As I was watching Hurricane Sandy coverage on Oct. 29, I flipped on CNBC only to find a reporter lamenting the fact that the New York Stock Exchange (NYSE) might be forced to close for a second day due to inclement weather, marking the first time since the Blizzard of 1888 that weather had forced the Wall Street institution to be closed for two consecutive days. Additionally, this closure was coming at the end of the month when traders typically price financial portfolios. Oh, the horror!
Meanwhile, I was just thrilled that my 401(k) actually might not lose money for two consecutive days.
Beyond my self-centeredness, however, I couldn't shake the thought that so much attention was being placed on the NYSE while the area police officers, firefighters, public service crews, electrical workers, and storm recovery specialists were working around the clock to get New York up and running after Sandy blew through town. Certainly, financial trading is important to a modern economy, but life doesn't stop if financial traders can't make a phone call or send an e-mail. You can't say the same about the people who restore power and clear roads; if they don't show up, no one else can show up for their jobs._
Similarly, disrespect given to those who work behind a machine all day or operate a piece of heavy equipment has bugged me for a long time. Sometime over the last 50 years, the chase for the almighty dollar became more respectable than the desire to put in an honest day's work.
I recall a conversation I had with Don Begneaud, president and owner, BEGNEAUD Manufacturing Inc., a metal fabricator in Lafayette, La., several years ago. He told me that his company was in the "value-creation" business. BEGNEAUD employees take simple pieces of raw metal and turn them into valuable parts for customers that are willing to pay for the expertise.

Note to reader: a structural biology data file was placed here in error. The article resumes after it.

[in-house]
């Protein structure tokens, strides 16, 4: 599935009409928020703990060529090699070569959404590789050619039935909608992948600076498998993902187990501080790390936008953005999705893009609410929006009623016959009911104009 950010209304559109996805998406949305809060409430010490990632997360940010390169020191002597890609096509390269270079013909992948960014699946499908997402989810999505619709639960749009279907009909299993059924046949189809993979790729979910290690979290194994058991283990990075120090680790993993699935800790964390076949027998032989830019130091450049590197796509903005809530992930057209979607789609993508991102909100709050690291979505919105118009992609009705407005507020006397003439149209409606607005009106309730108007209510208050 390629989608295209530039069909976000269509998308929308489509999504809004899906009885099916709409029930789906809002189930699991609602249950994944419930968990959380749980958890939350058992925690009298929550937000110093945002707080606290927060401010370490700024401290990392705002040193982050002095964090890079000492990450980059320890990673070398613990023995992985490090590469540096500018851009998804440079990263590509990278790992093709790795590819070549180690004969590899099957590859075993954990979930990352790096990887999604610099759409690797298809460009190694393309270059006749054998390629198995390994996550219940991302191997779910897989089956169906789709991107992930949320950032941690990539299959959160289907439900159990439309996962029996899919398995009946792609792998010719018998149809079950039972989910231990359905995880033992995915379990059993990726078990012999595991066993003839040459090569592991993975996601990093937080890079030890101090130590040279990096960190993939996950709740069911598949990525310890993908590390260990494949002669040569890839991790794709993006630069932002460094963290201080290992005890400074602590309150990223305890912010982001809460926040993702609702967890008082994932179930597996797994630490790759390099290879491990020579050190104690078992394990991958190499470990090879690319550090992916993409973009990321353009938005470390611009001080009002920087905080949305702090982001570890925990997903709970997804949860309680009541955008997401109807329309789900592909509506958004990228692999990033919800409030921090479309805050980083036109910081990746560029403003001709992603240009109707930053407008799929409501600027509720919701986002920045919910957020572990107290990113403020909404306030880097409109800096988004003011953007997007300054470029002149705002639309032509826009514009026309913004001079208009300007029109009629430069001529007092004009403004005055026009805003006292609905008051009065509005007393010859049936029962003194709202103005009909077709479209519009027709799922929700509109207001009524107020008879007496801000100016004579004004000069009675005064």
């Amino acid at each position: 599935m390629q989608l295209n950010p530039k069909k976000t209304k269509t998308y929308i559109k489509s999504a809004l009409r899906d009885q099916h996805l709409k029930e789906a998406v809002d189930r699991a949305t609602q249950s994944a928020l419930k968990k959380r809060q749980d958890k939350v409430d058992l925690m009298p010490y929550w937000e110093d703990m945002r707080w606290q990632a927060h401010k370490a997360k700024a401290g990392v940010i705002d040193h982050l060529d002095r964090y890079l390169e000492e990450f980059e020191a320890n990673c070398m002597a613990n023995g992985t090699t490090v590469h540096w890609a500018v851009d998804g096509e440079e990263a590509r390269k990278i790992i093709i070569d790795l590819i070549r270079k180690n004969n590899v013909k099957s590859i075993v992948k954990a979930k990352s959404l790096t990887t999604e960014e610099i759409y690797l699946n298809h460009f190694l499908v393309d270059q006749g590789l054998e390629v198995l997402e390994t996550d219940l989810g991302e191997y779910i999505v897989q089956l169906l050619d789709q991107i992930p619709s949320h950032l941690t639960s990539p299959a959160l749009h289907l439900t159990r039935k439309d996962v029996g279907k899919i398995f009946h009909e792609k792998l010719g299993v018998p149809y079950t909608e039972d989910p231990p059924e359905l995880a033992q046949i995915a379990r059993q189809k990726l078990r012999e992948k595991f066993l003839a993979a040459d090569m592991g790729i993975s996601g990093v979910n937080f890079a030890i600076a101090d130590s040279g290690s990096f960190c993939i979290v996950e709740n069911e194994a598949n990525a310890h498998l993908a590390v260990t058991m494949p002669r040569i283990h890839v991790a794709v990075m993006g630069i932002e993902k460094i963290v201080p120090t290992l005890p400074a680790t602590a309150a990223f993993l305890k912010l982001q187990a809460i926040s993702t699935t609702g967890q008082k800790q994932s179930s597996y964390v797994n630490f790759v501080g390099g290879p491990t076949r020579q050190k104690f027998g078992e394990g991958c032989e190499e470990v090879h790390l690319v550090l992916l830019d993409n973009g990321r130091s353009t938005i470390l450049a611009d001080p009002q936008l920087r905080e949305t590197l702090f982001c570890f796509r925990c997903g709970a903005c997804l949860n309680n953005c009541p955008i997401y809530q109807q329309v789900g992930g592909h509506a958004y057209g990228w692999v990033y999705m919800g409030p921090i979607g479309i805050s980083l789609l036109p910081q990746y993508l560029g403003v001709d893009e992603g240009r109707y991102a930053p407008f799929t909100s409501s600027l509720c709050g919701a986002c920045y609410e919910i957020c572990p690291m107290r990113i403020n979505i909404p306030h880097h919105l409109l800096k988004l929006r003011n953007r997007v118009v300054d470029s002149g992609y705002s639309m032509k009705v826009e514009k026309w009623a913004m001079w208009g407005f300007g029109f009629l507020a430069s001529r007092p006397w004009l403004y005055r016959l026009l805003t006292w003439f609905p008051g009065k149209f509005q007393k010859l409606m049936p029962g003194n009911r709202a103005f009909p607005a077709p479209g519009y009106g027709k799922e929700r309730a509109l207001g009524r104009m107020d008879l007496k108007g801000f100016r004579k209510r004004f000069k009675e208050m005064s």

"Our focus is not on how much money we can make; it is on how we can help solve problems for our customers and increase their value. We have always been dedicated to helping our customers, employees, and vendors to be more successful," Begneaud wrote in a column for his company newsletter back in 2008. He isn't in the metal fabricating business; he is in the problem-solving business, which just happens to involve metal parts.
Doesn't that sound much more honorable than "maximizing shareholder returns" and "beating quarterly financial expectations"? Sure, money is always a concern for a business of any size, but it probably shouldn't be the sole focus. As Begneaud reminded me years ago, when the value is created, the money is earned as a result of that effort.
That's what I admire about metal fabricators. At the end of the day, they have created something that more than likely will make life better for someone. It could be a refurbished bucket for an earthmover, a housing for a generator, or an extension arm for the cherry-picker on a truck used to work on power lines. You know, items that help financial traders get back to their Wall Street jobs.
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There’s nothing quite as gratifying to a small-shop owner as seeing healthy capacity levels. However, when limited workspace becomes an impediment to growth, it’s time to think about expanding. Wilson, N.C.-based Barnes MetalCrafters has reached this point.
STAMPING Journal is the only industrial publication dedicated solely to serving the needs of the metal stamping market. In 1987 the American Metal Stamping Association broadened its horizons and renamed itself and its publication, known then as Metal Stamping.